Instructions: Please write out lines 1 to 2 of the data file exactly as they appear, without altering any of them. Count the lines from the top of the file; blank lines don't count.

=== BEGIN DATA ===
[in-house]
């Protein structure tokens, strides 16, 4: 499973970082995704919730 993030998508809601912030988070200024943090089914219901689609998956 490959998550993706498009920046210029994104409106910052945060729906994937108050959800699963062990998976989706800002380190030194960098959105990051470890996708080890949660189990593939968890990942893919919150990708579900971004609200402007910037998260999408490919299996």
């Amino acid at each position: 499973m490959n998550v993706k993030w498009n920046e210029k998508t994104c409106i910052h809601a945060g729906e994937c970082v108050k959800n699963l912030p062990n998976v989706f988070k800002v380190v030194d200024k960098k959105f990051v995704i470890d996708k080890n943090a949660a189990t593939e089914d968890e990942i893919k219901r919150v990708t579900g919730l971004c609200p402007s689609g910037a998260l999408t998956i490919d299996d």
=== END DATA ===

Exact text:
[in-house]
């Protein structure tokens, strides 16, 4: 499973970082995704919730 993030998508809601912030988070200024943090089914219901689609998956 490959998550993706498009920046210029994104409106910052945060729906994937108050959800699963062990998976989706800002380190030194960098959105990051470890996708080890949660189990593939968890990942893919919150990708579900971004609200402007910037998260999408490919299996």